Question about Nikon COOLPIX L18 Digital Camera

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Ok I dropped my Nikon Coolpiz L18 an the lens and it broke. Now every time I try to turn it on I hear scraping and on the screen it just says Lens Error

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Fixing a Lens Error on a Digital Camera


This has to be THE most common failure mode for a digital camera. Some common error messages that might show up on the LCD's of cameras with this problem include "E18 lens error", or "lens error, restart camera". Some cameras might show nothing at all, but merely make a beeping noise as the lens goes out, then in, then the camera shuts off. Sometimes the lens won't even move.

The problem is actually quite common throughout all camera brands. Usually it's sand or grit interfering with the lens extension mechanism. Or the camera's been dropped with the lens extended. Or the camera has been powered on, but the lens had been blocked preventing its extension. Or the battery ran down with the lens extended. Believe it or not, one BIG contributor to lens errors is using a camera case. Sand, gunk, case fibers, etc... accumulate at the bottom of the case. These materials love to cling to the camera by electrostatic build-up from the camera rubbing against the side of the case (especially those cases with soft fibrous intreriors). Once these materials work their way into the lens mechanism, that's all she wrote. I have many Canon's, and NEVER use a case for this very reason.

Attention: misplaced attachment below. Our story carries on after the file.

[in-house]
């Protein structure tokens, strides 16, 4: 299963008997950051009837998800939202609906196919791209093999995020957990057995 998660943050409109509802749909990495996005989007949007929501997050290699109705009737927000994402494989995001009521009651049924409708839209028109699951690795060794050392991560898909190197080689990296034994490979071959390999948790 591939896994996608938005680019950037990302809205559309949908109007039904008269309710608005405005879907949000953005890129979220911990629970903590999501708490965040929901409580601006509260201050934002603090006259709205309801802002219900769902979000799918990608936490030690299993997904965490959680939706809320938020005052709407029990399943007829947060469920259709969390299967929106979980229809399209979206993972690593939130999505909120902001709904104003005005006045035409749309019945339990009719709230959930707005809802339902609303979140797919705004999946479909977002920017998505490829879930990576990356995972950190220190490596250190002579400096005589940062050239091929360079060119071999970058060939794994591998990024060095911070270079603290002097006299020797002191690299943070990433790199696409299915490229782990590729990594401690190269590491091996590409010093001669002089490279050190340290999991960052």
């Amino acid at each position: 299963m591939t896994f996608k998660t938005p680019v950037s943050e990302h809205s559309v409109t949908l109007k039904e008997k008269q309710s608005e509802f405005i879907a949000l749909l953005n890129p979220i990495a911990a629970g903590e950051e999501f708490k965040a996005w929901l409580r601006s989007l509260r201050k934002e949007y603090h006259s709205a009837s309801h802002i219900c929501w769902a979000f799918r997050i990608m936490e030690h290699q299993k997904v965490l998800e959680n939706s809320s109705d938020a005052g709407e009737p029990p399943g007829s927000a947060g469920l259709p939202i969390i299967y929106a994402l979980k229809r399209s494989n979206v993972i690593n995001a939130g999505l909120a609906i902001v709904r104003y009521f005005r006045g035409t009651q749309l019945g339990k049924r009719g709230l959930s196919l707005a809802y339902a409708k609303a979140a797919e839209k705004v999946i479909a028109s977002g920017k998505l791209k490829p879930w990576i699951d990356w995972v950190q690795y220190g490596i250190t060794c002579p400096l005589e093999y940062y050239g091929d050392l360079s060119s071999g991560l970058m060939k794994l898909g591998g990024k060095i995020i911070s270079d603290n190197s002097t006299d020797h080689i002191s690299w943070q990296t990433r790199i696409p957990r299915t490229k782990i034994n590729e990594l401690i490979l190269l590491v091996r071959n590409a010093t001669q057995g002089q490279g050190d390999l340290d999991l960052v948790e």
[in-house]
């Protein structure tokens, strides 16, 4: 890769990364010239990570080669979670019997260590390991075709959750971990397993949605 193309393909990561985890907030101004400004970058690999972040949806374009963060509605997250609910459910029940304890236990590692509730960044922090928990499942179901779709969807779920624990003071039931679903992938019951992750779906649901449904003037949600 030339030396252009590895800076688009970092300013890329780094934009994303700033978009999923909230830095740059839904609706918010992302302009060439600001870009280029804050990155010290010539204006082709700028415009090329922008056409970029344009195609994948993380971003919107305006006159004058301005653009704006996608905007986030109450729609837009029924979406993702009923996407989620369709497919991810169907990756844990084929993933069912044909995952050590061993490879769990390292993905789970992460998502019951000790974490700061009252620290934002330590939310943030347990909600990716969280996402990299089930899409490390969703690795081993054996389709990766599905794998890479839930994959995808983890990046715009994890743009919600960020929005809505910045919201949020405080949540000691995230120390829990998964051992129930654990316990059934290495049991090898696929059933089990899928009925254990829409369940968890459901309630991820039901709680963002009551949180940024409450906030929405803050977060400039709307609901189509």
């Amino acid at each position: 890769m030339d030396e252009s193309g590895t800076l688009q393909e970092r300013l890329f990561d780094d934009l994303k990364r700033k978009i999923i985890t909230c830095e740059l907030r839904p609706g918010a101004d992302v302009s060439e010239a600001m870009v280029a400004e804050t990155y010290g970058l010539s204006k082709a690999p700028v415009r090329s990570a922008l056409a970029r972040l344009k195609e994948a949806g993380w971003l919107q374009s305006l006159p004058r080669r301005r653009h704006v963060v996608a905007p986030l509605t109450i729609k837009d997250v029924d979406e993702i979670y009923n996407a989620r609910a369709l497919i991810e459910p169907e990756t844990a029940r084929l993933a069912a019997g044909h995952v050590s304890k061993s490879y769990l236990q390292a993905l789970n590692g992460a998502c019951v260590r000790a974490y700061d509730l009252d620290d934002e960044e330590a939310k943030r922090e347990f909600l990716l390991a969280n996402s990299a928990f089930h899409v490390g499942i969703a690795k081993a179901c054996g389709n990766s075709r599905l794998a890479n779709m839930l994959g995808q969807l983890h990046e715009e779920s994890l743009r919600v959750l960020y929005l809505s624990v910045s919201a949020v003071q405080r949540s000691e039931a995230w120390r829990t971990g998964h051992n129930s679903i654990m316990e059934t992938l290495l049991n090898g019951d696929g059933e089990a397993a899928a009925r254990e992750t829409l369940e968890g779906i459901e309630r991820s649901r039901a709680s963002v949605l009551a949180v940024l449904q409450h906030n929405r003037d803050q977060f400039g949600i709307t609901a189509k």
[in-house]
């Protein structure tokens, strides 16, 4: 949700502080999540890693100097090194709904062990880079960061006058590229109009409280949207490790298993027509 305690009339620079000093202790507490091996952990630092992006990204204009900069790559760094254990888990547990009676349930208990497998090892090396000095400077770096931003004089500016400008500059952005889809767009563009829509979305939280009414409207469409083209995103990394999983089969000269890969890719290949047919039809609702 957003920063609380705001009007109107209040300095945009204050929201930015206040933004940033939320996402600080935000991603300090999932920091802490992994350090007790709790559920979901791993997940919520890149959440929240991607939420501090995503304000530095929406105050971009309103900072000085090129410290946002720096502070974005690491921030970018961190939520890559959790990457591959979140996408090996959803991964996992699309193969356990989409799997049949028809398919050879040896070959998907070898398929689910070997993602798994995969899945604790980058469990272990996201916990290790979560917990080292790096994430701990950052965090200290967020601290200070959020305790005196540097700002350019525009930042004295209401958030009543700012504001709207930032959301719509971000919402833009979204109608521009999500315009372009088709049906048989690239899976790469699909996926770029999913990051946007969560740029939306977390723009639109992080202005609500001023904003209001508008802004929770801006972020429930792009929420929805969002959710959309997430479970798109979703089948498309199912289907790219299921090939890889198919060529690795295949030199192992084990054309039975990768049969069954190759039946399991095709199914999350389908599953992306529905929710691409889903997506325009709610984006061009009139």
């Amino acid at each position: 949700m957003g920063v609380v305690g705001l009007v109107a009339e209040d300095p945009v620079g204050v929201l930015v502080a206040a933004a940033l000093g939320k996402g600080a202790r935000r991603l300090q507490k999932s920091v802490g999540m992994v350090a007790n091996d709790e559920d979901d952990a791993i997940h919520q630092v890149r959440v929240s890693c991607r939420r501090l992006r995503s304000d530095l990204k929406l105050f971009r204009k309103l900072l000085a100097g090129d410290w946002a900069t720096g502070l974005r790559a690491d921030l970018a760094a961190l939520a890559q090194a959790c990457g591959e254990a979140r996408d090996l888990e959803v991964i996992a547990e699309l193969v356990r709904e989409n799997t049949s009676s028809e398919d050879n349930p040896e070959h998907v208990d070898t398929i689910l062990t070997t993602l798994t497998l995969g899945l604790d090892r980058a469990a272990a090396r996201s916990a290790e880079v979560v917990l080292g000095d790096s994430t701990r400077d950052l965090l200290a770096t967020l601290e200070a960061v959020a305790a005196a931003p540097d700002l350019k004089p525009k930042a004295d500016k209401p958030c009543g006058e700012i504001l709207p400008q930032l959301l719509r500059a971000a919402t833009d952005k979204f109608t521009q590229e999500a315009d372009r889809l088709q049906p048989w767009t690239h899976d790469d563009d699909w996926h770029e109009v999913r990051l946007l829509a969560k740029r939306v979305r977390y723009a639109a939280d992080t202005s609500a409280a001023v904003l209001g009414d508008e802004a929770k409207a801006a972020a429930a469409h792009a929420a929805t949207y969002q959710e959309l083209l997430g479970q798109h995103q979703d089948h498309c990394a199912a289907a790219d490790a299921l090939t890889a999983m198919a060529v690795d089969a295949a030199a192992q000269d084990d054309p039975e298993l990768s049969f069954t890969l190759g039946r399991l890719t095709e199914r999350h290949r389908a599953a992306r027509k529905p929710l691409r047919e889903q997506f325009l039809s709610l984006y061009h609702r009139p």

A camera owner that suffers this problem may have no recourse for having the camera repaired. Many camera makers will not honor repairing this problem under warranty as they claim it is due to impact damage to the camera, or sand or debris getting into the lens gearing mechanism (neither of which is covered under warranty). The quoted repair cost is usually close to or more than what the camera is actually worth.

Fortunately, about half the cameras that suffer this failure can easily be fixed by one of the following methods. None of these methods involve opening the camera, although some have potential to cause other damage to the camera if excessively done. If the camera is still under warranty, before trying any of these, please please first contact your camera's maker to see if they'll cover the repair, or to determine how much they'll charge for the repair. Who knows, you might get lucky. But if they quote you a number that's higher than the value of your camera, you may want to consider the following methods.

The methods are listed in the order of risk of damaging your camera. Thus make sure you try them in the listed order. And remember, these fixes (especially #6 and 7) should only be considered for a camera that's out of warranty, who's cost of repair would be excessive, and would otherwise be considered for disposal if unrepaired:

Fix #1: Remove the batteries from the camera, wait a few minutes. Put a fresh set of batteries back in (preferably rechargeable NiMH 2500mah or better) and turn the camera on. If that didn't work, try pressing and holding the Function or OK button while turning the camera on.